Romantic inspiration from the Cotswolds
Roses’ by Bryan Kneale MBE RA, oil on canvas, 1959, POA from Architectural Heritage.
Pair of antique toasting glasses, £2,200 from Mayflower Antiques
'Claudine and the Red Rose’ by Marcel Dyf, oil on canvas POA from Trinity House Paintings
With Valentine’s Day on the horizon, members of The Cotswold Art & Antique Dealers’ Association (CADA) have been coming up with very different ideas on how to celebrate February’s theme of LOVE, which will be shared on Instagram @cadartandantiquesassociation.
Bunches of fresh flowers, often roses, make their way to loved ones on Valentine’s Day. Why not say it with flowers in a lasting way? Trinity House Paintings has Floral Still Life, an oil on canvas by Mary Fedden (1915-2012), dated 1946;
a pair of interior scenes with a young woman being offered flowers by her suitor by Jean-Simon Fournier 1794
or Claudine and the Red Rose by French artist Marcel Dyf (1899-1985).
Haynes Fine Art offers Flirtation, an oil on panel by Alfonso Savini (Italian, 1836-1908), £7,650.
You can’t go wrong with Roses, the oil on canvas by Modern British artist Bryan Kneale MBE RA (born 1930), POA from Architectural Heritage.
Valentine’s Day is also a time for proposals. Having spent so much time in lockdown, couples realise how important they are to each other and some may plan to make it more permanent. Of course, 14th February is traditionally known as the day that women can propose to men, but it works both ways. CADA members can come up with several ways to help just celebrate loving someone and showing appreciation at this time of year.
An unusual way to propose might be to pop the question with Haynes Fine Art’s The Proposal, oil on panel by Belgian artist Florent Willems (1823-1905), £80,000. Alternatively, English pottery specialist John Howard, whose 19th century Staffordshire pottery bocage group in pearlware and coloured glazes, Persuasion, circa 1810-1820, is attributed to the Patriot Group, £2,950. The slightly shy female figure is rather contentedly thinking about the fair offer her partner has made as he proffers a gold ring. A somewhat whimsical dog looks adoringly and coyly at his mistress, almost imploring her to say “yes”.
For the tea lover, a Regency sycamore tea caddy with naïve prints of Venus, goddess of love and beauty, with her son Cupid, £2,650 from Freshfords Fine Antiques could be a romantic choice, or from Mark Goodger Antiques comes a very rare ivory octagonal tented top tea caddy with faceted cut steel decoration and tortoiseshell edging. Behind cut steel framed glass is a painted plaque of a young courting couple, circa 1795.
Legge Carpets Ltd has a wool and silk hand woven Flemish tapestry fragment dating to about 1600, the centre cartouche depicting a couple going for a stroll in an idyllic scene in the countryside, £1,250. With the home playing such a significant part in our lockdown lives, a splash of the colour of passion could be an option like a pair of Regency mahogany and brass library chairs with shaped scrolled barrel backs in smart red leather, attributed to Gillows of Lancaster, circa 1815, £17,500 that could add a little pzazz, or even a pair of Chippendale period mahogany chairs with red upholstery and leaf carved pierced backs and corner brackets, circa 1760, £2,450 both from W.R. Harvey & Co. (Antiques) Ltd.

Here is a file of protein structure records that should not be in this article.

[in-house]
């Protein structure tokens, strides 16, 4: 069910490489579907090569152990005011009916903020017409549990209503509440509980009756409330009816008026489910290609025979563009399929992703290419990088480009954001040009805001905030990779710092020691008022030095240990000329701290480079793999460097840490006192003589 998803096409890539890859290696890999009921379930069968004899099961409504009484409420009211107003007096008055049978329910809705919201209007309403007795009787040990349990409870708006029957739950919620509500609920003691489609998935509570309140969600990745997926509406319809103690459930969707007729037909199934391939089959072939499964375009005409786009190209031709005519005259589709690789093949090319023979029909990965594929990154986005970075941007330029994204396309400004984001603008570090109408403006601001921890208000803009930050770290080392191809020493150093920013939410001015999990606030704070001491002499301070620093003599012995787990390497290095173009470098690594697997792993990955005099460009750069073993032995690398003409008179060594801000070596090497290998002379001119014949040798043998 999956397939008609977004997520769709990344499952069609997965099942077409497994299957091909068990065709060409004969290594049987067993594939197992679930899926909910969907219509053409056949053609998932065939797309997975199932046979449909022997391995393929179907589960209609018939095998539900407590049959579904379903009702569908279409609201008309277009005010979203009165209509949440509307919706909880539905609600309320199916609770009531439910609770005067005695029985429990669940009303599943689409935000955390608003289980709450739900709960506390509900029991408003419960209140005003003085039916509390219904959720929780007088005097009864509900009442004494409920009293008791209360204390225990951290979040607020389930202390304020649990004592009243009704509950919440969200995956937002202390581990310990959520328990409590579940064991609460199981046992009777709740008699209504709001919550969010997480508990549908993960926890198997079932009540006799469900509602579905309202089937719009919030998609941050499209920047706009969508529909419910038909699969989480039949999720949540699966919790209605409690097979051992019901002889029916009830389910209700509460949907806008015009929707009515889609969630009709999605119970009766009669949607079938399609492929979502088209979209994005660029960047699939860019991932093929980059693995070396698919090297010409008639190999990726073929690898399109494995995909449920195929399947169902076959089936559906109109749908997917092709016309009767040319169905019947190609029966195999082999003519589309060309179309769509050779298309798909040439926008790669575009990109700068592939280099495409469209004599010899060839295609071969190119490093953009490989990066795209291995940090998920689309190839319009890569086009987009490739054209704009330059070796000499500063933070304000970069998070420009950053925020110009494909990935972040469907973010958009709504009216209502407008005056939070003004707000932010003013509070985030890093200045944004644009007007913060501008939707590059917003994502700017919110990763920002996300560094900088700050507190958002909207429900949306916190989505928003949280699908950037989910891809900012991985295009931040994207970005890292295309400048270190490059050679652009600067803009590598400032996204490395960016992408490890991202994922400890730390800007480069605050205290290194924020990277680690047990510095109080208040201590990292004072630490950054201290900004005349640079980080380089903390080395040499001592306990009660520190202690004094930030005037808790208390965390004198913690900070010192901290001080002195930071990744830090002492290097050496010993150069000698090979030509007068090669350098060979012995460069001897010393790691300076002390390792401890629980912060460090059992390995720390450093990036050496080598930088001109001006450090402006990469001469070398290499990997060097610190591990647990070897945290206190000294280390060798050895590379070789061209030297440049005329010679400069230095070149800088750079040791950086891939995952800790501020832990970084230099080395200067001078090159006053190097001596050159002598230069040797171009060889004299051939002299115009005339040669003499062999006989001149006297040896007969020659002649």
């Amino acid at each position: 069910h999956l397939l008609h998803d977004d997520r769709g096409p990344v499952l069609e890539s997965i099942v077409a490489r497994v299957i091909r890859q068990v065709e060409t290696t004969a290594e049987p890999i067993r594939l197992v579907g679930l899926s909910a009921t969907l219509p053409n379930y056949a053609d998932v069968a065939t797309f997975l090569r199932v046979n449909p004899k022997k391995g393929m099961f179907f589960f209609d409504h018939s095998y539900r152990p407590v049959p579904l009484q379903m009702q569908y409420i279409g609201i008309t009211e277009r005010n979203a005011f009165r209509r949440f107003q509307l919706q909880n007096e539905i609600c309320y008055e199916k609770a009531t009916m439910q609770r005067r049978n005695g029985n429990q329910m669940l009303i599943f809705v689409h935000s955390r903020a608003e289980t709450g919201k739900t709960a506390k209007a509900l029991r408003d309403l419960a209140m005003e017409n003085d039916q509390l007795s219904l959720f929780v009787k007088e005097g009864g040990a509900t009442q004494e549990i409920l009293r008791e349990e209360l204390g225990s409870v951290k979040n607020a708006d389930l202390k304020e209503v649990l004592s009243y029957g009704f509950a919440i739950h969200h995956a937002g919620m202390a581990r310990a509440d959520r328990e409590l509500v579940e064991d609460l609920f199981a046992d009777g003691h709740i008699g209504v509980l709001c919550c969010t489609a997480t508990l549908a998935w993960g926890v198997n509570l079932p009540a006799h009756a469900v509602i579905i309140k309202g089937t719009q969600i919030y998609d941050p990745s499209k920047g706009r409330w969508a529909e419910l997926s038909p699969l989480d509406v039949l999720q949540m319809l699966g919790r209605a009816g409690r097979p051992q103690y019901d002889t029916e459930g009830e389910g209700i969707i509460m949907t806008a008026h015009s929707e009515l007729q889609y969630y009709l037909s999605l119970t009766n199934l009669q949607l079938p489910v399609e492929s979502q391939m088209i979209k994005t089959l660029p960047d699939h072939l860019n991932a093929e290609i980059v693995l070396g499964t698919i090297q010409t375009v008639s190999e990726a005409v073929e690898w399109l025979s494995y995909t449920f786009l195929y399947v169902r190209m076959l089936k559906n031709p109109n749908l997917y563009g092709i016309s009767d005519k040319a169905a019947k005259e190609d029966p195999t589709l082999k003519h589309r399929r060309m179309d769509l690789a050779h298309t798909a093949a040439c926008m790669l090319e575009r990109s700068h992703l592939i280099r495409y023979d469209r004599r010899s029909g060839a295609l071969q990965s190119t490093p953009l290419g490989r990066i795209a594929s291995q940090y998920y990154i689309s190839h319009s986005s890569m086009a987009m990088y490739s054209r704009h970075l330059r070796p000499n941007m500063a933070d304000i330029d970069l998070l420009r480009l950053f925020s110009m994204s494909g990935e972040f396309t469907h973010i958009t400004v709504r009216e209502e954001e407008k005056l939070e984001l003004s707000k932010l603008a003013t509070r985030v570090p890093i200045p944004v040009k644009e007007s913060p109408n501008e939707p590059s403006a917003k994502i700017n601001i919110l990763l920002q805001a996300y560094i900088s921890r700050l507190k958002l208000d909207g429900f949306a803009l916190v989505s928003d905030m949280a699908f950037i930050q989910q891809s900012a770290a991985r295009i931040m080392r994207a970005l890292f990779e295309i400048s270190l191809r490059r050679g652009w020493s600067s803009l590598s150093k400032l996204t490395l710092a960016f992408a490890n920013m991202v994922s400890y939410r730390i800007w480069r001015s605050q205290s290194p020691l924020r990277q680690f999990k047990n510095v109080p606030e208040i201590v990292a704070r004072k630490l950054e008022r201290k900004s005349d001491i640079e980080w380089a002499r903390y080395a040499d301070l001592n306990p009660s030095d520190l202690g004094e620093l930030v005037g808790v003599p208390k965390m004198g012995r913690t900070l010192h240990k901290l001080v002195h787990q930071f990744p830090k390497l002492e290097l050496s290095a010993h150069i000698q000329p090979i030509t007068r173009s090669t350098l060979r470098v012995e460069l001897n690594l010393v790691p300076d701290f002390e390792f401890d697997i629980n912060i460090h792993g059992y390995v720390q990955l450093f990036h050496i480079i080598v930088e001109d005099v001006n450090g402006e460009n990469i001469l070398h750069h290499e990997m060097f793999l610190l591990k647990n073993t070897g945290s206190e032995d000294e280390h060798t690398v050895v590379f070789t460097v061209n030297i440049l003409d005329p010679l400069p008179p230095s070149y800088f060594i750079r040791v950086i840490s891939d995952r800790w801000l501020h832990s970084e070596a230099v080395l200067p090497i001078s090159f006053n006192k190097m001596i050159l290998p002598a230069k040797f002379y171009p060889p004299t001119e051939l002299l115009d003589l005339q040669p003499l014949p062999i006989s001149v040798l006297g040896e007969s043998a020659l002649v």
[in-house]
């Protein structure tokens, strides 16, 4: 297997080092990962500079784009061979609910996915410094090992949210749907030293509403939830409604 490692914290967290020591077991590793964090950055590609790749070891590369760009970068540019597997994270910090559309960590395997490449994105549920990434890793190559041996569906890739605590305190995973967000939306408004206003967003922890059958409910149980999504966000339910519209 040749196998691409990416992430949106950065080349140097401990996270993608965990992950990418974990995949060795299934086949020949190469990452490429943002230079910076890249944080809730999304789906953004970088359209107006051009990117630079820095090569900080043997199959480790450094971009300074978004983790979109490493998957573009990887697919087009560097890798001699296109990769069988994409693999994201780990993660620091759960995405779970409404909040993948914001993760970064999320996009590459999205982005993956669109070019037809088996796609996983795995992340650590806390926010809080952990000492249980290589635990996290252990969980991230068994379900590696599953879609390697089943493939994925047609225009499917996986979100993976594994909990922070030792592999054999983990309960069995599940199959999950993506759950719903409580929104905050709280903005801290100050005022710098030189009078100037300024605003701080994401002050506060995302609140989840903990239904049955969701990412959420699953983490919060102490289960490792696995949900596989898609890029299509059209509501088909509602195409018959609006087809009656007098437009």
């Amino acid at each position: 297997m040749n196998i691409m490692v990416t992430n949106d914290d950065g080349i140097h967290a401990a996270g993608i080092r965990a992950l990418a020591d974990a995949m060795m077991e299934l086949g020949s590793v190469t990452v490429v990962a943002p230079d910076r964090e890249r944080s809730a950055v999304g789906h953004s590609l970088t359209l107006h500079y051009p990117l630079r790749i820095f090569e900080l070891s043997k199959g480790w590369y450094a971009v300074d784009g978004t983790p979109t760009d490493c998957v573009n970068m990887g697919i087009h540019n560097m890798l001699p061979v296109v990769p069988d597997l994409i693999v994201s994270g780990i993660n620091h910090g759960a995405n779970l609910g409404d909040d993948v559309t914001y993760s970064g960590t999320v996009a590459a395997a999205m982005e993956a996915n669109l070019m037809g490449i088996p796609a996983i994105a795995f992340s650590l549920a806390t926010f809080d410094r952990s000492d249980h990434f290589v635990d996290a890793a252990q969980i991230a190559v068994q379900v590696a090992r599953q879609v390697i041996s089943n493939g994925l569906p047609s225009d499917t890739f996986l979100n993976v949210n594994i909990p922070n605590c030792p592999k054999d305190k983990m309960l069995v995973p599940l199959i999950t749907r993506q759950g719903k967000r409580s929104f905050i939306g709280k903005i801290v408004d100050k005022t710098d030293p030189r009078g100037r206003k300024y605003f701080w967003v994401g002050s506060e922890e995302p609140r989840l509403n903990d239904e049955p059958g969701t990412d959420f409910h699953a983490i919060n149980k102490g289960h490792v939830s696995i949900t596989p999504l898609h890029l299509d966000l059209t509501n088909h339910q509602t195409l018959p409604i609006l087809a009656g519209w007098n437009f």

A Flemish tapestry fragment (detail) c.1600, £1,250 from Legge Carpets Ltd
A pair of Regency mahogany and brass library armchairs, attributed to Gillows of Lancaster, c.1815 £17,500 from W.R. Harvey & Co (Antiques) Ltd
Persuasion’ Staffordshire pottery bocage figure group, attributed to the ‘Patriot Group’, c.1810-1820 £2,950 from John Howard
Thinking even further out of the box, a George III brass bound mahogany oval oyster bucket full of the delicacy, circa 1780, could set the scene, £1,500 (oysters not included).
Oyster buckets were a feature of Georgian London when street vendors abounded and these receptacles would have graced the best homes in the country and can now be used as ice buckets for champagne and wine.
As music is the food of love, a pretty George III period oak and mahogany duet stand, circa 1800, £2,250 could be considered for a traditional musical twosome, also from W.R. Harvey & Co. (Antiques) Ltd.
Don’t forget the candles with a fine pair of Baroque silver candlesticks for romantic meals, £18,000 or drink to the future with a pair of antique toasting glasses, £2,200 from Mayflower Antiques.
Flirtation’ by Alfonso Savini oil on panel, £7,650 from Haynes Fine Art
A fine pair of Baroque silver candlesticks, £18,000 from Mayflower Antiques
Regency sycamore tea caddy with naïve prints of Venus and Cupid, c.1790-1800 £2,650 from Freshfords Fine Antiques
George III brass bound mahogany oval oyster bucket c.1780 £1,500 from W.R. Harvey & Co. (Antiques) Ltd
Although in lockdown, the romance doesn’t need to be missing this February. Cotswold art and antiques dealers are still available to talk on the telephone and communicate by email. Check out the website at www.thecada.org to discover more and follow @cotswoldartandantiquedealers on Instagram for more ardent inspiration.